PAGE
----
Middle East

Syria's internet back on after blackout

A Google Anayltics graph shows Syria's communcations blackout Wednesday.

BEIRUT: Internet connections in Syria were restored Wednesday evening, after an eight-hour blackout left the country offline for the second time in a week.

Phone services were also up by the evening, Reuters reported, after a day where lines into the country rang dead.

Syria’s online connections with the rest of the globe dropped out at around 10 a.m. local time to be reinstated around 6 p.m.

While the Internet may have been working inside the country, “traffic is not flowing between Syria and the rest of the world,” Jim Cowie, chief technology officer at Renesys, a company which tracks international online traffic, told The Daily Star Wednesday morning. “The entire country has been removed from the Internet.”

This is the sixth communications blackout in Syria since that start of the 2-year civil war, and follows a 21-hour phone and internet blackout last Thursday.

Web tracking firms have blamed previous blackouts on organized attempts by the government to shut the Internet down, while Damascus has said that such outages are technological faults.

Syria's Communications Ministry reported that the internet outage was a result of a rebel bomb that cut a cable, in an area about 60 kilometers north of Damascus.

Wednesday’s shutdown could have been caused by “deliberate activation of a national ‘kill switch’” or a “technical fault in a central facility,” Cowie said.

However, Cowie noted, the blackout was nearly identical to previous incidents, none of which were “ever completely explained” by government officials.

Nearly all Internet is Syria is centralized and is handled by a single provider who controls the flow of traffic to and from international markets. This makes it “very easy to shut down the Internet,” Cowie said.

As the blackout continued into the afternoon, rebels in Aleppo detonated two car bombs outside the walls of a central prison before trying to storm it.

Fierce clashes raged around the complex between oppostion forces and government troops, the Britain-based Syrian Observatory for Human Rights said.

The jail is believed hold around 4,000 prisoners, including 250 for crimes related to the 26-month uprising against Bashar Assad’s regime.

Tensions also ratcheted up on Syria’s border with Israel Wednesday as two projectiles slammed into Israeli-occupied Mount Hermon.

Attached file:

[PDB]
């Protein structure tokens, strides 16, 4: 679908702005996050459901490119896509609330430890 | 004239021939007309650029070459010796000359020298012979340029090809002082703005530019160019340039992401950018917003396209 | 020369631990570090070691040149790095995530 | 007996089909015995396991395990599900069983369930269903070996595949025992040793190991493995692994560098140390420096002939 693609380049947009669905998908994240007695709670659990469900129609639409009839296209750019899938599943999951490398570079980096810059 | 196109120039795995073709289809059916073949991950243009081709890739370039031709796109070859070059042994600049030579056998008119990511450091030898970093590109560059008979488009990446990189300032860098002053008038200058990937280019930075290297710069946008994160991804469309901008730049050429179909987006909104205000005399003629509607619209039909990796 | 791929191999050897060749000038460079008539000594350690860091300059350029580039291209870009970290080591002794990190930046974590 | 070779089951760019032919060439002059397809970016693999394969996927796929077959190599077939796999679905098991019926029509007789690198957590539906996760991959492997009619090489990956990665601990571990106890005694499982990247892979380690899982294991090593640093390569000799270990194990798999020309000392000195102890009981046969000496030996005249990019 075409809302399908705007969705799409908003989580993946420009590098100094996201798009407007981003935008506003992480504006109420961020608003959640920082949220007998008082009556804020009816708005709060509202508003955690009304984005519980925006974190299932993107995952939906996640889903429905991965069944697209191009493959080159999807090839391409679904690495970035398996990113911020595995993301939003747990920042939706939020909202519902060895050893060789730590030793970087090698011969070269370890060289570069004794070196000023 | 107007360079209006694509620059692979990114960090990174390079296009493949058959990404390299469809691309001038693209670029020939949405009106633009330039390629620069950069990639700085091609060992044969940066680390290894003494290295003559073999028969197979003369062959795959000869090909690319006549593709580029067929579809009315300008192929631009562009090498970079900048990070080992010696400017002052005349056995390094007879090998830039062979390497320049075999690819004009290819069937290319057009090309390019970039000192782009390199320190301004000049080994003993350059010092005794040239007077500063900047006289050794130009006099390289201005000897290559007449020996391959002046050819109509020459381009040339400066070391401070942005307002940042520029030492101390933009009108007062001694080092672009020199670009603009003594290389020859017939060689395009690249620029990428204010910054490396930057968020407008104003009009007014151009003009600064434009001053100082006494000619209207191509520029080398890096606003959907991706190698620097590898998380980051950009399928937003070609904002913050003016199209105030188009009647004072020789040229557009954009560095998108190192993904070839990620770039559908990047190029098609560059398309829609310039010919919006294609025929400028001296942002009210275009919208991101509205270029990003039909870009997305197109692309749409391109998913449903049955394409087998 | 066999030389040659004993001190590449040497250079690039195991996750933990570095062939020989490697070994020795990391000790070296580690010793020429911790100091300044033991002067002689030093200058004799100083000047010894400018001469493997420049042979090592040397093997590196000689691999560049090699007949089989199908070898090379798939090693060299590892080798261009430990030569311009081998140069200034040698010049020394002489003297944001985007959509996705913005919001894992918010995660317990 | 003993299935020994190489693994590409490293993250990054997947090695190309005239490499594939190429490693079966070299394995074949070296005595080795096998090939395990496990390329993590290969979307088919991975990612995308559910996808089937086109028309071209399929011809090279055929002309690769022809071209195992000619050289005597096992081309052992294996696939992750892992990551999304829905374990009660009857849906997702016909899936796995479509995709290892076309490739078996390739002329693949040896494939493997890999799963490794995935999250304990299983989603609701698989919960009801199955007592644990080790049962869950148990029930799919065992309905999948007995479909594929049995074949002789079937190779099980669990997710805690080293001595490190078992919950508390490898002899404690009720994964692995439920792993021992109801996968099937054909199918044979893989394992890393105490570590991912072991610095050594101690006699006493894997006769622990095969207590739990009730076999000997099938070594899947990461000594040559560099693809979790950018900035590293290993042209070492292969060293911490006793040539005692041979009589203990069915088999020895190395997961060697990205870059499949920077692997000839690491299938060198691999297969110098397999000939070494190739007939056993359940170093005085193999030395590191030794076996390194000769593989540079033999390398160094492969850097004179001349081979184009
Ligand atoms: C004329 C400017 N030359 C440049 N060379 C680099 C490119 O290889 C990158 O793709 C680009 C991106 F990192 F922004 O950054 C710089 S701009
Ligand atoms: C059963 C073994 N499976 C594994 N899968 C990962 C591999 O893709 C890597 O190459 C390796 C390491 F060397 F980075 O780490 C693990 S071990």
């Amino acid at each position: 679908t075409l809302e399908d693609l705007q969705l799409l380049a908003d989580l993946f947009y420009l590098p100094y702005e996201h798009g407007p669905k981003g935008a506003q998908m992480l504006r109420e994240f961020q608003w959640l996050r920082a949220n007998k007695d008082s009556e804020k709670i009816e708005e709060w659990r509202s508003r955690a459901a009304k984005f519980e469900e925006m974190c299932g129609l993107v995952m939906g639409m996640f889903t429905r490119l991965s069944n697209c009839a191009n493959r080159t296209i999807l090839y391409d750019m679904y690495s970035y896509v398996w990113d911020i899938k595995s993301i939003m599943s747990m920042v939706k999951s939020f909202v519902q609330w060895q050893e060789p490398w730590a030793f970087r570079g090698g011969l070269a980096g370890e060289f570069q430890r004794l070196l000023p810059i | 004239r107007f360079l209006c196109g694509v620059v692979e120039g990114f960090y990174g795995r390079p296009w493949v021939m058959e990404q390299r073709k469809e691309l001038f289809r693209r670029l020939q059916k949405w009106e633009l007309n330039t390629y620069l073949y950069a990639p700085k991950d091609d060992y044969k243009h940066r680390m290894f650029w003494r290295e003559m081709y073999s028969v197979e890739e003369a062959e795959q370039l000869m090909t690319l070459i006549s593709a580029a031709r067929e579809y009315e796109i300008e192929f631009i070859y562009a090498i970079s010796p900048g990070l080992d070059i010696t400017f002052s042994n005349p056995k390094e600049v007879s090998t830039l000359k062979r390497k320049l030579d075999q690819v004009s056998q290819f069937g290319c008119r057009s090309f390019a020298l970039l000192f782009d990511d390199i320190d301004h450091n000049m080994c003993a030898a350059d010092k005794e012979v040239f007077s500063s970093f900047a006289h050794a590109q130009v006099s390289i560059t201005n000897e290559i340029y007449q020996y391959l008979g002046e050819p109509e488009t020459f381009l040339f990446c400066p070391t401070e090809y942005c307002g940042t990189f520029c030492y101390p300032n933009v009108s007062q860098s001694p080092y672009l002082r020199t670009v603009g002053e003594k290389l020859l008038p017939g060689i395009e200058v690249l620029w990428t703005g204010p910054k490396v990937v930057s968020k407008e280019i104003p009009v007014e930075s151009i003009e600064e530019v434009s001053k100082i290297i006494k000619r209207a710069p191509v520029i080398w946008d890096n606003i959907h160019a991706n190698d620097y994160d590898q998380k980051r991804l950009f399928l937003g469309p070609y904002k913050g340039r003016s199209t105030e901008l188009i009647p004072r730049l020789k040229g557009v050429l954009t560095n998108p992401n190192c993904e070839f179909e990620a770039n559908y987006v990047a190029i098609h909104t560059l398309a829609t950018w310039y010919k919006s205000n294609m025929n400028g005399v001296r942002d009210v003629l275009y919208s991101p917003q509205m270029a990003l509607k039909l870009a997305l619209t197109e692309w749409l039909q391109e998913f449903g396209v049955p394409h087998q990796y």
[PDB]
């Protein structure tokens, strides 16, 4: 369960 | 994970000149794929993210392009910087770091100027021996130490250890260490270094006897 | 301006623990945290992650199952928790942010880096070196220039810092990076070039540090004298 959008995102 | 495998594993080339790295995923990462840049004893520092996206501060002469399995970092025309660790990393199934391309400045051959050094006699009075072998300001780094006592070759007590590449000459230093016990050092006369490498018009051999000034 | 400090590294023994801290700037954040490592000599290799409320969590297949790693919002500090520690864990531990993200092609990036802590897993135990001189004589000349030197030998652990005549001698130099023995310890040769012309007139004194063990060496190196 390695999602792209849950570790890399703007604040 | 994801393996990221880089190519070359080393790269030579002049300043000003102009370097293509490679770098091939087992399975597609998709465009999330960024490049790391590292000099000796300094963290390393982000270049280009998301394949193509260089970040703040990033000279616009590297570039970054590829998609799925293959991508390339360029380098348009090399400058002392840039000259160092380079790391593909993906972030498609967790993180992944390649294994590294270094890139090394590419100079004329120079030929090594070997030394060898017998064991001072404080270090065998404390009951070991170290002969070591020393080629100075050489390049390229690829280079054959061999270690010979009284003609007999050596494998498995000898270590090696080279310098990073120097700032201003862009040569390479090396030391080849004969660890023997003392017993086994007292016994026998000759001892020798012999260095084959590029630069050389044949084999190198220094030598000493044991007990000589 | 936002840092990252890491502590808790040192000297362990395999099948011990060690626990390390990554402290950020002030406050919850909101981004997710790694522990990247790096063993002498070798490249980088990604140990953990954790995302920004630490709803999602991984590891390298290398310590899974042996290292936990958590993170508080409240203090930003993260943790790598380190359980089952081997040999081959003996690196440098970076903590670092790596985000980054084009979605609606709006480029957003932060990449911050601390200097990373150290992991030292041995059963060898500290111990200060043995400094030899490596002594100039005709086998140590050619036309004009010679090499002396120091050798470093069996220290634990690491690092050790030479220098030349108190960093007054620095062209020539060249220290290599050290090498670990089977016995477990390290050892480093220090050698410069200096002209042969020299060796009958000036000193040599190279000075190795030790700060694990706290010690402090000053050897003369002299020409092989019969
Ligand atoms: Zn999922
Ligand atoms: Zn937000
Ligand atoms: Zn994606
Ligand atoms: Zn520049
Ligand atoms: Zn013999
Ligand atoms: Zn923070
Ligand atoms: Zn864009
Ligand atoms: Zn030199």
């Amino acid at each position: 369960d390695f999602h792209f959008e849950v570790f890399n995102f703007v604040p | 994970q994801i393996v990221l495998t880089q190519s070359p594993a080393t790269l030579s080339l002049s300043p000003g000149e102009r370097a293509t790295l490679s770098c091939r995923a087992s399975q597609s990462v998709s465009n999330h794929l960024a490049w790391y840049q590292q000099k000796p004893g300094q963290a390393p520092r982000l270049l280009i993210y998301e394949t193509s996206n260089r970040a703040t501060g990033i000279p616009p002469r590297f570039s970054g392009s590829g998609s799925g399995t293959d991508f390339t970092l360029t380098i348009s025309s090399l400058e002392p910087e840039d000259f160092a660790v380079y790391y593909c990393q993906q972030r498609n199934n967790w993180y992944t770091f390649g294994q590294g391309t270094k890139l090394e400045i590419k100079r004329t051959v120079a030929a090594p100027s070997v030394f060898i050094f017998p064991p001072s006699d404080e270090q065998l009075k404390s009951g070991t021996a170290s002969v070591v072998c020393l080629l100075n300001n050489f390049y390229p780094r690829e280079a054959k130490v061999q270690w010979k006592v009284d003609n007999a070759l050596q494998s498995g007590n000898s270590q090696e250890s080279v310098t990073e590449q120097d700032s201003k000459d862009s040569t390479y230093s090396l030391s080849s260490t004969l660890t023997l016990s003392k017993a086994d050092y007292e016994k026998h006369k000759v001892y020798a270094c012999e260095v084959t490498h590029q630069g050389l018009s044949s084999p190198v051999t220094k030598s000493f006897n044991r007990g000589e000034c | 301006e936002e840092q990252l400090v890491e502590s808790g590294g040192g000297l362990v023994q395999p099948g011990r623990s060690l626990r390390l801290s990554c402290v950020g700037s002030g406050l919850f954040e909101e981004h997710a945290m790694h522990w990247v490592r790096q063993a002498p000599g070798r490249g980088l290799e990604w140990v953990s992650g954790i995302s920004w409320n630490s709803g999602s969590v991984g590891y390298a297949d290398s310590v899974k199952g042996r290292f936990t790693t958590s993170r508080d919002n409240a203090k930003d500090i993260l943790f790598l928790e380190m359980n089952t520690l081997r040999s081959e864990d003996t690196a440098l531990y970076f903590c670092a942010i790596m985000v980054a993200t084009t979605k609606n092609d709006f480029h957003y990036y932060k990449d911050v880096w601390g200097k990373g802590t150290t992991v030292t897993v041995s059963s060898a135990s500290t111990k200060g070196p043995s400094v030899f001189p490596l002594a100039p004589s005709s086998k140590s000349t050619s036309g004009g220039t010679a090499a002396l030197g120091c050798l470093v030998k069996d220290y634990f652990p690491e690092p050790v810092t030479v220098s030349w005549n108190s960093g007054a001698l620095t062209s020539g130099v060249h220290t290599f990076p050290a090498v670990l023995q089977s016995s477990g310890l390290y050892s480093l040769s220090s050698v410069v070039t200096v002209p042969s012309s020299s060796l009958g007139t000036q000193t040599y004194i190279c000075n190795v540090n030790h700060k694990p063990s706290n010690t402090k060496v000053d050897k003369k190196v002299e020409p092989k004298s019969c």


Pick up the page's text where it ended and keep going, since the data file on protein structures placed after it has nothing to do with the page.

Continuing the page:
Although no damages or injuries were caused, according to an Israeli army spokesperson, mortar fire had been gradually increasing in the past few months as rebel and government forces battle near the strategic Golan plains.

The uptick in violence in Aleppo and the Golan comes as U.S. and Russian work to propel their fledgling peace plan forward.

U.S. Secretary of State John Kerry and Russian Foreign Minister Sergei Lavrov said on Wednesday they believed they could pull off peace talks next month, despite back opposing sides in the conflict.

"Both of us are...very, very hopeful that within a short period of time, pieces will come together so that the world, hopefully, will be given an alternative to the violence and destruction that is taking place in Syria at this moment," Kerry told a news conference after meeting Lavrov in Kiruna, Sweden.

"I would very much share the assessments just presented by John," Lavrov said.

Differences between Russia, a main ally of Assad, and the United States, which supports those trying to topple him, have long obstructed United Nations action on the turmoil convulsing Syria for more than two years.

As momentum gathered for an international initiative to draw the conflict to an end, diplomats announced that the U.N. General Assembly is expected to approve an Arab-backed resolution later Wednesday calling for political transition in the country and strongly condemning Assad’s regime.

Reflecting the fractured diplomatic environment, Russia has urged U.N. members to vote "no," while Argentina asked Qatar, the lead sponsor, to water down language welcoming the establishment of the Syrian National Coalition, the main opposition body, which it refused to change. – with agencies

 

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